When you’ve spent an entire season carefully tending your fruits and vegetables, it’s absolutely devastating to see your garden completely obliterated by the work of a few furry pests. However, keeping the little buggers from getting into the garden in the first place isn’t always the easiest of tasks. Rabbits, raccoons, and squirrels are particularly difficult to exclude, so if you’re fighting a losing battle with one or more of these critters, you’re not alone.
Here are some tips to bar their entrance to your garden.
The first defense against rabbits is by clearing brush piles, tall grass, low-growing shrubs, and rock piles from around your home. Rabbits are prey animals and will only feed where they can take cover from predators. It’s also prudent to block openings beneath sheds, porches, and low decks to prevent them from sheltering there.
A perimeter fence around the garden is the best way to exclude rabbits. It should rise to a height of at least two feet, but three or four is better. Bury it three to six inches below the ground and turn part of the buried portion out away from the plants to prevent burrowing.
If you don’t want to build a perimeter fence, place chicken wire with one-inch or smaller mesh over young plants, and form a cylinder with it around larger plants. Be sure to anchor it to the ground in order to keep it from simply being pushed aside.
Raccoons can climb, dig, and flat out calculate their way into your garden. The only way to get rid of raccoons is through some serious fencing — traditional fencing won’t do. To create a raccoon proof fence, start with a six to eight foot solid privacy fence. Bury the fencing at least six inches deep to prevent digging. Next, install three to five electric wires at an interval of three to four inches — starting close to the ground and spaced six to eight inches out from the solid fence. Run one or two more electric wires across the top of the solid fence.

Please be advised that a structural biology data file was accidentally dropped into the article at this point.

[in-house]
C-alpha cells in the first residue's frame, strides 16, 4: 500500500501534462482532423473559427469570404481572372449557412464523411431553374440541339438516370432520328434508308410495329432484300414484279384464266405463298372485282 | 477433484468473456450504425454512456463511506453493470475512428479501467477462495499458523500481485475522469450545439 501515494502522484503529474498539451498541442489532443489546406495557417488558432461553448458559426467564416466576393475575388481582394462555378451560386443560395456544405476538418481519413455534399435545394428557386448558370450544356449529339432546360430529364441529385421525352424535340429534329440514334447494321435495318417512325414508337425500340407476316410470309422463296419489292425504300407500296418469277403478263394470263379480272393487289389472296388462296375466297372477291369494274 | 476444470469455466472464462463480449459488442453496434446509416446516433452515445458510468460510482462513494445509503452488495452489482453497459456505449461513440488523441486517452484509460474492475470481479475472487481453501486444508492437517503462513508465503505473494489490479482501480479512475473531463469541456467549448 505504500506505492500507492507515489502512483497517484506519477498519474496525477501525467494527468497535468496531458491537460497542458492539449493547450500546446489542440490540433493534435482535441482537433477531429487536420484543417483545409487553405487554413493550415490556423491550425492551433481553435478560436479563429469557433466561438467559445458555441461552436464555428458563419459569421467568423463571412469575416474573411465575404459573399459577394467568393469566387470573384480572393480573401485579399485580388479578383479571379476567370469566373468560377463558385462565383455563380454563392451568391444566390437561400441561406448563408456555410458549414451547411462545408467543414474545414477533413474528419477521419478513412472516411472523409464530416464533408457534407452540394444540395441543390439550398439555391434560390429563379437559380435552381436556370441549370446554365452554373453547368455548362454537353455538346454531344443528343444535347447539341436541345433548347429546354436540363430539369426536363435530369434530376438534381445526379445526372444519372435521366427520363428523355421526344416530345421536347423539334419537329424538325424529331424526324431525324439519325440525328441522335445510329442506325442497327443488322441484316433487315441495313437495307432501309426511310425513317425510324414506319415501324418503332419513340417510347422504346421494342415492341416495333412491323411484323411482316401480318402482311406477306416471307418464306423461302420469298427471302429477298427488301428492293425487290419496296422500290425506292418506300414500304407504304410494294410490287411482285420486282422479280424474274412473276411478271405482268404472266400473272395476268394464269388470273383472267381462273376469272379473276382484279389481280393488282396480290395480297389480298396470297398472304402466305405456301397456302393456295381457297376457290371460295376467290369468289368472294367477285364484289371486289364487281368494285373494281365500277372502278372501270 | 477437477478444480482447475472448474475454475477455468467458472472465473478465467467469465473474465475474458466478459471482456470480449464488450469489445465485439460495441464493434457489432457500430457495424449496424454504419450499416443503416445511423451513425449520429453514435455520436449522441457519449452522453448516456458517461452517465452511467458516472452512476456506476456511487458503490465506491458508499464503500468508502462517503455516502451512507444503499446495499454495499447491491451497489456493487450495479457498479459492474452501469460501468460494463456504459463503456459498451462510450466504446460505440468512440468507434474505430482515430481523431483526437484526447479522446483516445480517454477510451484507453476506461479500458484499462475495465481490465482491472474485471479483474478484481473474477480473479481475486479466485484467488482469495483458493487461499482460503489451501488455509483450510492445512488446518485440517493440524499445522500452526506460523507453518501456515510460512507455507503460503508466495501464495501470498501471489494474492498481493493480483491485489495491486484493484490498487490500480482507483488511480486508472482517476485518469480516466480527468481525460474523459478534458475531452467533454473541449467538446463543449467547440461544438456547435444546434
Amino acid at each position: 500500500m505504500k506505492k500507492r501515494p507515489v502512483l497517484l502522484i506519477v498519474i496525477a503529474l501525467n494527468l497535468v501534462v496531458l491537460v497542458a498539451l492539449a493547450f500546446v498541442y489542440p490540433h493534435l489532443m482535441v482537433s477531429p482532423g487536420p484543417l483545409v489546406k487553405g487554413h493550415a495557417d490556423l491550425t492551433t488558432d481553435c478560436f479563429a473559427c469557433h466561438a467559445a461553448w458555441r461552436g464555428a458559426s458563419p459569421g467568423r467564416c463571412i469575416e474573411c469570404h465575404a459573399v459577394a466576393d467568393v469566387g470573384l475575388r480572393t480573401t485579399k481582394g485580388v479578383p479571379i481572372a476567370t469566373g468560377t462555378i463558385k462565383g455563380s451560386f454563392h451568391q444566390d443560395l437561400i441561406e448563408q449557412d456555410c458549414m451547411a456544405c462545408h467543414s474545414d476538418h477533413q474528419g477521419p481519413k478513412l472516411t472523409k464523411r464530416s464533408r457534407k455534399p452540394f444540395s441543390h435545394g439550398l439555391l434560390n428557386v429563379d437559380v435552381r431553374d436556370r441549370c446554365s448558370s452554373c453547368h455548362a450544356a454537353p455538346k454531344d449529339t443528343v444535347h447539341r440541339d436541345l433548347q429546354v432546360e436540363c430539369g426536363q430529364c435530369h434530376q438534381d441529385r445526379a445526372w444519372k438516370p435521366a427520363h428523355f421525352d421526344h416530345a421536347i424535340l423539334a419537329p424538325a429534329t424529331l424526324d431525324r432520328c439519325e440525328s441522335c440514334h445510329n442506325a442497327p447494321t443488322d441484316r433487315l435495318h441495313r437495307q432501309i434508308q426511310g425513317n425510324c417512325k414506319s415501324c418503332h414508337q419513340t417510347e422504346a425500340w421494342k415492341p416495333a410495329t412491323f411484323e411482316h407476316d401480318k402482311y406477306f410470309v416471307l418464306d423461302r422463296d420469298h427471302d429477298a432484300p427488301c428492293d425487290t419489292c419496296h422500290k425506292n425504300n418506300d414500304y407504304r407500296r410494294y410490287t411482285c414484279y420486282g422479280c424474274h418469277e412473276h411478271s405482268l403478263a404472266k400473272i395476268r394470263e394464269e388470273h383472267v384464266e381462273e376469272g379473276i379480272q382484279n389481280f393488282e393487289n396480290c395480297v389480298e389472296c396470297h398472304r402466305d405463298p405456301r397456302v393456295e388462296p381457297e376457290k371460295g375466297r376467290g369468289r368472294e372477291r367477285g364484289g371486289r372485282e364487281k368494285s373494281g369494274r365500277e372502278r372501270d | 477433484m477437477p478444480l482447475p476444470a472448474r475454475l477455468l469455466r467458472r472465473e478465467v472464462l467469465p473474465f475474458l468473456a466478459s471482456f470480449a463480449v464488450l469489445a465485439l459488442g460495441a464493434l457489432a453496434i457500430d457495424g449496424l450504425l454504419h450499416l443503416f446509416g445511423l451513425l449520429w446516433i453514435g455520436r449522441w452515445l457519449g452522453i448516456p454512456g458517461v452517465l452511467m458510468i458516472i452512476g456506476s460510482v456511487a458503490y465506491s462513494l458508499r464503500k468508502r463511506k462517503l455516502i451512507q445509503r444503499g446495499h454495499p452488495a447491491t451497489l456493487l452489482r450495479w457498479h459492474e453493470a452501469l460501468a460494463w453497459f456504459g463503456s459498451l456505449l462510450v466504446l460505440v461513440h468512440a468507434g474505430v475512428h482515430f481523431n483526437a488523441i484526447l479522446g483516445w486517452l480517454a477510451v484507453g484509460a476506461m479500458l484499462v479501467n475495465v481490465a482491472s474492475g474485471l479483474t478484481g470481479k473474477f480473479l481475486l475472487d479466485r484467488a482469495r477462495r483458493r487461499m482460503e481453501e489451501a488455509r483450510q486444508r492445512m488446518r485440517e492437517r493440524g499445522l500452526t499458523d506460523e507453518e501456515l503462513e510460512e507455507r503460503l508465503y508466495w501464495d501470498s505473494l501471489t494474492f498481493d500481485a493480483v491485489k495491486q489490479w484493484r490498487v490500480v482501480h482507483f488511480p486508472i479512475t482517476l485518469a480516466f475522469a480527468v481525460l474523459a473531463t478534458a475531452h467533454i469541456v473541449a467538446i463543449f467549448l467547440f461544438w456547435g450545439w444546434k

It’s important to make sure there are no trees or outbuilding near the fence, or the raccoons will simply use those as a way to avoid the fence.
Squirrels often prove that the best defense is a good offense. Hang a feeder filled with sunflower seeds, walnuts, or other squirrel-friendly foods, a good distance from your vegetable garden. You’ll find that most squirrels are far happier to go for an easy meal rather than scavenge in your garden.
That being said, squirrels seem to get a real kick out of digging up bulbs. Plant your bulbs at a depth of two times the bulb’s height, and then place an inch or so of pea gravel just under and on top of the soil’s surface. Squirrels won’t dig through sharp gravel.
While the extra expense of reliable fencing and squirrel treats isn’t exactly fun to shell out, it’s far preferable to dealing with the loss of your entire harvest. As gardeners, tenders of the earth, it’s our job to find a way to coexist with wildlife — rather than eliminating animals we see as a problem. This may not always be the simplest of tasks, but it’s certainly the right thing to do.
Liz Greene is a dog loving, beard envying, pop culture geek from the beautiful city of trees, Boise, Idaho. You can catch up with her latest misadventures on Instant Lo or follow her on Twitter @LizVGreene.